Missouri Digital Heritage is a collaborative effort among the Missouri State Archives, Missouri State Library and the State Historical Society of Missouri. Thanks to the efforts of this partnership, Missourians now have online access to over 9 million records documenting Missouri’s history as institutions across the state have been able to digitize their records.

Missourians can support Missouri Digital Heritage by becoming a volunteer. There are numerous projects for volunteers to join, such as the marriage indexing program, which makes the state’s marriage records available to researchers around the world. Anyone interested in volunteering can contact the Missouri State Archives volunteer coordinator here or at (573) 751-3280.


The National Archives at Kansas City will offer one free genealogy workshop in September. The workshop will be held at 400 West Pershing Road, Kansas City, Missouri.

Workshop Description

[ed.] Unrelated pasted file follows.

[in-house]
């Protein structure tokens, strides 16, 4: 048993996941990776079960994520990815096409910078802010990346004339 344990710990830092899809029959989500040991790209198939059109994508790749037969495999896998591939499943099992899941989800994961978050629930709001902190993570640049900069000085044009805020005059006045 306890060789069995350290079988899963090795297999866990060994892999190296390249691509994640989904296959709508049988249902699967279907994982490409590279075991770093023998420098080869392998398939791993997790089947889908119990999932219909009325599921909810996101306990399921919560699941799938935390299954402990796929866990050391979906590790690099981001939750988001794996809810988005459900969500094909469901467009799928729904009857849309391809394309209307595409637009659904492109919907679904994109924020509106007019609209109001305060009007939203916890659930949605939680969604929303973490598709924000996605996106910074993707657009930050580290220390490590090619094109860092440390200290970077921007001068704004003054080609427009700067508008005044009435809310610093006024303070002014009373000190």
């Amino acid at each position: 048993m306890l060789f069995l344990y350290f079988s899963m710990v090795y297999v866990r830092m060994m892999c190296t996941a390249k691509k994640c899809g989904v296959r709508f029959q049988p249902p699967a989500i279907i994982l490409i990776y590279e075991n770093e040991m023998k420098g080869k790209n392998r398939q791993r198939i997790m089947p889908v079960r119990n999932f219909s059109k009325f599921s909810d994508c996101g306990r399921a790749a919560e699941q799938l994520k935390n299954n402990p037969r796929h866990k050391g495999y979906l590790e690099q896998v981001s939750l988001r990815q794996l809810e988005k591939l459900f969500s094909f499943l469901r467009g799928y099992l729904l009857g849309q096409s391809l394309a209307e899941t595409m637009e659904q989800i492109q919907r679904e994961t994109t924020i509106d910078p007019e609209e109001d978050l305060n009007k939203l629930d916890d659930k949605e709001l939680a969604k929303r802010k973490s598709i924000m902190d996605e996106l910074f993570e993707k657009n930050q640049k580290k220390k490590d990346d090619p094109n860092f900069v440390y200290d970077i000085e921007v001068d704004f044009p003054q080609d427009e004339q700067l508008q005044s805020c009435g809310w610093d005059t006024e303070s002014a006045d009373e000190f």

Exploring on Saturday, September 6 from 10:00 -11:30 a.m. is a subscription-based website that provides digital access to select military records held in the National Archives. Learn what resources are available for various military engagements and how to search them.

To make a reservation for this free workshop, please call 816-268-8000 or email us here. Requests for ADA accommodations must be submitted five business days prior to events.

The National Archives at Kansas City is home to historical records dating from the 1820s to the 1990s created or received by Federal agencies in Iowa, Kansas, Minnesota, Missouri, Nebraska, North Dakota, and South Dakota. For more information, call 816-268-8000 or visit us here.

Friday, August 29, 2014


This online collection of 845 photographs contains aerial and general views of all phases of the Bagnell Dam construction project. It also documents workers; buildings erected for housing and other needs; and views of areas around the dam site. The collection is located at the Missouri State Archives.



Courtesy of the Missouri State Archives:



What records does the Missouri State Archives have on microfilm for each Show Me State county? Now you know: